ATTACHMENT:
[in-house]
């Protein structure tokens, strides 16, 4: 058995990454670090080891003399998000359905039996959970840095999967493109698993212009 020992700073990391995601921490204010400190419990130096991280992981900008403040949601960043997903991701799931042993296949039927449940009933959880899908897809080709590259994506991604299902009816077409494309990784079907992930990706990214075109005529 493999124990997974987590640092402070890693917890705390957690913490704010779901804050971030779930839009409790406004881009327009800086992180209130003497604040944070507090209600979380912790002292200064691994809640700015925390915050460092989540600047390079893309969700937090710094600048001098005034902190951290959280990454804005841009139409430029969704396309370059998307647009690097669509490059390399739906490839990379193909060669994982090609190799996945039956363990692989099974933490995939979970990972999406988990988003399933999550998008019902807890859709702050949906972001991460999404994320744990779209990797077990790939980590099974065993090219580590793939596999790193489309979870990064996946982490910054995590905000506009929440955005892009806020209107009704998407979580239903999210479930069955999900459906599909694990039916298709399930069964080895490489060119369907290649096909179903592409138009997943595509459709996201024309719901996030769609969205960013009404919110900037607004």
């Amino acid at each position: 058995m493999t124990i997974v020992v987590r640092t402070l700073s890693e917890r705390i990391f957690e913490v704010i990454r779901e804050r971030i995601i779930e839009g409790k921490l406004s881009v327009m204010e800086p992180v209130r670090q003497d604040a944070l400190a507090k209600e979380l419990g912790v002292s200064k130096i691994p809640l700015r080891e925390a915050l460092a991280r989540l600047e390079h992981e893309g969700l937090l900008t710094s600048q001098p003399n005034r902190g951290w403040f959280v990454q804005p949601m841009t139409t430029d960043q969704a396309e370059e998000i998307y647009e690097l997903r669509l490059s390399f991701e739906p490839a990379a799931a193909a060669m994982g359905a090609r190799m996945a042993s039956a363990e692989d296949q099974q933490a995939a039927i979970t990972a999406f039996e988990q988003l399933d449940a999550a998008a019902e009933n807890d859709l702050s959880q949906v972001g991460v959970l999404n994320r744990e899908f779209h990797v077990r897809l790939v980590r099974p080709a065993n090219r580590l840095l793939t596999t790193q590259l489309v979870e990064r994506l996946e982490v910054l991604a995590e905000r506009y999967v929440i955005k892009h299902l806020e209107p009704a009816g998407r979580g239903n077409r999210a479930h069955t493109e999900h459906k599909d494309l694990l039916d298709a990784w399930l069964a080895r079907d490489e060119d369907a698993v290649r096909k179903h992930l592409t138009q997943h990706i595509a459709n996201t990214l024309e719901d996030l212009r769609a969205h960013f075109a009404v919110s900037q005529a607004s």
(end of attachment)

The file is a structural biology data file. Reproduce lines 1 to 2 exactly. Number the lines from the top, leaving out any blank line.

[in-house]
């Protein structure tokens, strides 16, 4: 058995990454670090080891003399998000359905039996959970840095999967493109698993212009 020992700073990391995601921490204010400190419990130096991280992981900008403040949601960043997903991701799931042993296949039927449940009933959880899908897809080709590259994506991604299902009816077409494309990784079907992930990706990214075109005529 493999124990997974987590640092402070890693917890705390957690913490704010779901804050971030779930839009409790406004881009327009800086992180209130003497604040944070507090209600979380912790002292200064691994809640700015925390915050460092989540600047390079893309969700937090710094600048001098005034902190951290959280990454804005841009139409430029969704396309370059998307647009690097669509490059390399739906490839990379193909060669994982090609190799996945039956363990692989099974933490995939979970990972999406988990988003399933999550998008019902807890859709702050949906972001991460999404994320744990779209990797077990790939980590099974065993090219580590793939596999790193489309979870990064996946982490910054995590905000506009929440955005892009806020209107009704998407979580239903999210479930069955999900459906599909694990039916298709399930069964080895490489060119369907290649096909179903592409138009997943595509459709996201024309719901996030769609969205960013009404919110900037607004």